A blueprint of our own: finding balance and mental health in the Black tech community
Feb 28, 2020
Most Black people are familiar with the idea that in order to succeed they have to be “twice as good” as White people in order to get just as far: twice as smart, twice as dependable, twice as talented. I was never told this explicitly growing up, but I was definitely groomed for “excellence” from a young age. Despite growing up on a Caribbean island without snow, after colleagues at my father’s (largely White) company introduced him to skiing, he put me on skis. My mother ferried me to after-school and weekend study programs, piano lessons, and language and dance classes that she never had access to as a child in the Philippines. College was always the end goal, with few schools being discussed that did not have “name recognition”. My father always reminded me that the name of the college I attended would be what differentiated my resume from the thousands that top employers received daily.
I do not think that my parents ever envisioned me going into tech, nor did I. The amazing job I thought was promised after going to a big-name school wasn’t waiting for me when I graduated. I had already had a few stress-related breakdowns in high school and college that required therapy and pharmaceutical intervention. By the time I arrived in the tech industry, I thought that a high-growth startup would be the Goldilocks of work environments: where sweatpants were acceptable, free snacks were aplenty, and the unconventional would be embraced. I imagined wheeling over to my neighbor’s desk in an open office floor plan to share a stroke of genius, wearing a company-branded hoodie.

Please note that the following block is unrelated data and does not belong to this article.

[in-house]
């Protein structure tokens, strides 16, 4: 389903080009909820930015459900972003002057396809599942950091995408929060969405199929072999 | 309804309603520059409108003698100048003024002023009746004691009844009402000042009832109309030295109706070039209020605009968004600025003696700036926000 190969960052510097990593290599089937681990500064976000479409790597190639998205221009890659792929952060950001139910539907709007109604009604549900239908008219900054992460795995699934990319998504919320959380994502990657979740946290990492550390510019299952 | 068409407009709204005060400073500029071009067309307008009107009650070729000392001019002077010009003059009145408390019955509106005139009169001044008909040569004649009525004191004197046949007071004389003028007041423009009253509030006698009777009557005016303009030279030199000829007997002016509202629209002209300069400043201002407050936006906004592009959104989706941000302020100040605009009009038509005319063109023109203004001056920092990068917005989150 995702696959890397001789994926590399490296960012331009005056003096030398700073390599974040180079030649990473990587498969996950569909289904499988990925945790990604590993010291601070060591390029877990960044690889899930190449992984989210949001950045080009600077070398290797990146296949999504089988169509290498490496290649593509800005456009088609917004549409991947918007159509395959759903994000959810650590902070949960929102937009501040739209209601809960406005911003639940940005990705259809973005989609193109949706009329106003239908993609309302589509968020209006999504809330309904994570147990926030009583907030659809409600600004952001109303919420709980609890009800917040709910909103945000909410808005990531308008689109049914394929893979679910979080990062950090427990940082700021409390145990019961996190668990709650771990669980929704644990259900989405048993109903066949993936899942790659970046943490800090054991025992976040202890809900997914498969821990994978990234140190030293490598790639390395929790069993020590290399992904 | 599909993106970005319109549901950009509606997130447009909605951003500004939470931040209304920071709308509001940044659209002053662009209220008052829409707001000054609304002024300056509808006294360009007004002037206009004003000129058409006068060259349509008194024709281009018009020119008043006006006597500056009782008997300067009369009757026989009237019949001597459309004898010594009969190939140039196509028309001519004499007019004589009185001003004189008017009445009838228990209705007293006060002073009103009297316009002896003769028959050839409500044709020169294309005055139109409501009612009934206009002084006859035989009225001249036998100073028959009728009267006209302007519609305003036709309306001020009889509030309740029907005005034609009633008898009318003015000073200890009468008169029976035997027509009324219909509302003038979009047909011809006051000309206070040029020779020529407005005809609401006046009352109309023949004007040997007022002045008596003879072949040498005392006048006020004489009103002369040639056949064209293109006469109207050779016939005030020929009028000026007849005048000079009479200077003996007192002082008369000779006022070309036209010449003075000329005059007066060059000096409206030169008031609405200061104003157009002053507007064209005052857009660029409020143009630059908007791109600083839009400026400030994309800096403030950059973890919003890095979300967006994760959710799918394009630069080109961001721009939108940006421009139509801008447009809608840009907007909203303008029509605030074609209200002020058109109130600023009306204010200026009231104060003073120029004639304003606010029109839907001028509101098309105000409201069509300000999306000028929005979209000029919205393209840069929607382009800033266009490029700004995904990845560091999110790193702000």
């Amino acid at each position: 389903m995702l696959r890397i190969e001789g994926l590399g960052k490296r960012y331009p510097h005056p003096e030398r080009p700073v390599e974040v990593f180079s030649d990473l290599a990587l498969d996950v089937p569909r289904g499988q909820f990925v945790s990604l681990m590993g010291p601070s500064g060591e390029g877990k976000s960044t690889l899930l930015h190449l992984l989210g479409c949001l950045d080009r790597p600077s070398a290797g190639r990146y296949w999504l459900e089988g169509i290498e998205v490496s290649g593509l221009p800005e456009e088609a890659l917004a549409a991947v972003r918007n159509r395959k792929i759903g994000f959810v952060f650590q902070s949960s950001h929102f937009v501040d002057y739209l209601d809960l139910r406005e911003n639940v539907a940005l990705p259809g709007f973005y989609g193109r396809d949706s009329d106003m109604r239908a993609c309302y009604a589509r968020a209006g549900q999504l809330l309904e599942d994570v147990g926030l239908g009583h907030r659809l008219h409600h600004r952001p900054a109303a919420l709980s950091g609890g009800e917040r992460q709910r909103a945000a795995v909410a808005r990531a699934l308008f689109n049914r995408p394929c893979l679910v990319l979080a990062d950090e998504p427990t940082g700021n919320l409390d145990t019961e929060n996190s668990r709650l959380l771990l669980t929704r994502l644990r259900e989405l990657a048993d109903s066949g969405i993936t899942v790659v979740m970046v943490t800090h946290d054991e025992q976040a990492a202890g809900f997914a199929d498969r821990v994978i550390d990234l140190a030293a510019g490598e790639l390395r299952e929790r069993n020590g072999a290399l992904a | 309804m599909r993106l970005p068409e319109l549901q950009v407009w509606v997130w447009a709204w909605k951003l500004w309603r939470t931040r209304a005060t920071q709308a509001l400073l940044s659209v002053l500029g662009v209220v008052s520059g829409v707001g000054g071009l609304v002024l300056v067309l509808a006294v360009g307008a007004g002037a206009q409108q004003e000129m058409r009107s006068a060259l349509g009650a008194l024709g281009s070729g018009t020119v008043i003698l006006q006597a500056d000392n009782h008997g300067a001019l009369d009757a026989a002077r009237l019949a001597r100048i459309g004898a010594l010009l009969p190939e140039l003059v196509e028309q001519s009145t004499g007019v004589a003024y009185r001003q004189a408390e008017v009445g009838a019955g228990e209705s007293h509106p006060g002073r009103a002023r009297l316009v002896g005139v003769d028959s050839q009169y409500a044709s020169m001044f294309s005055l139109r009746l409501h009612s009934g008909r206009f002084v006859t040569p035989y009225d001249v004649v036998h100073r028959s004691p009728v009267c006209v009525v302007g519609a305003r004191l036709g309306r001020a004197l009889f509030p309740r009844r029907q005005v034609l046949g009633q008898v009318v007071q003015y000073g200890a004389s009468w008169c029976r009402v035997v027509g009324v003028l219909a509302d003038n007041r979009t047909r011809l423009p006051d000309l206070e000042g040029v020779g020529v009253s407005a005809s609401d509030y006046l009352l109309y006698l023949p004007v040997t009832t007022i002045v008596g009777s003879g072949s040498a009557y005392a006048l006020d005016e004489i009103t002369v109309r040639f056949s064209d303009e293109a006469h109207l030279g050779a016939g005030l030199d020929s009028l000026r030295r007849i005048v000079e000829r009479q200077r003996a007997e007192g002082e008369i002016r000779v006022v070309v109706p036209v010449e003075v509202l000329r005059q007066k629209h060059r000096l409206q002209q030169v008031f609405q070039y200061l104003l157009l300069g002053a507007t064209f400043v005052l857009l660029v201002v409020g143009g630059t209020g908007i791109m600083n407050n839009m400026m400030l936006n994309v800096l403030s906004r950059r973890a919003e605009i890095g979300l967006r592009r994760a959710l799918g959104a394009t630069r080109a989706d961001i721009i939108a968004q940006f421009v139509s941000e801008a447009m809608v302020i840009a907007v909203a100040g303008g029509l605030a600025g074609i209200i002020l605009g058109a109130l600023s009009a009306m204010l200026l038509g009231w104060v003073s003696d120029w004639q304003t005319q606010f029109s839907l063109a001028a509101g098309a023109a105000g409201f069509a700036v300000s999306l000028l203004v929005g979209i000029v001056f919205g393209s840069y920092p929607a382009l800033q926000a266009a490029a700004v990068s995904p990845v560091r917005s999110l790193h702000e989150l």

Never did I guess that the startup tech industry would challenge my understanding of race and self. As I continued to adjust, I started to notice that most of the other people of color I was meeting had similar socioeconomic and educational backgrounds as me. I found that not everyone looked kindly at engaging in company extracurriculars when there was work to be done and competition to beat. Performance goals were at times unclear, but some personalities seemed to be succeeding while others weren’t. The open office began to feel like a fishbowl. To avoid scrutiny, I started working around the office’s many common areas, but then people began commenting on how much time I did or didn’t spend at my desk. Eventually, I resigned myself to sitting at my desk almost exclusively, with headphones on all day so that no one could doubt that I was busy — or talk to me — period. I found relating to my coworkers more taxing and confusing each day, and coped by isolating myself. I often went home and cried about how overworked and uninspired I felt.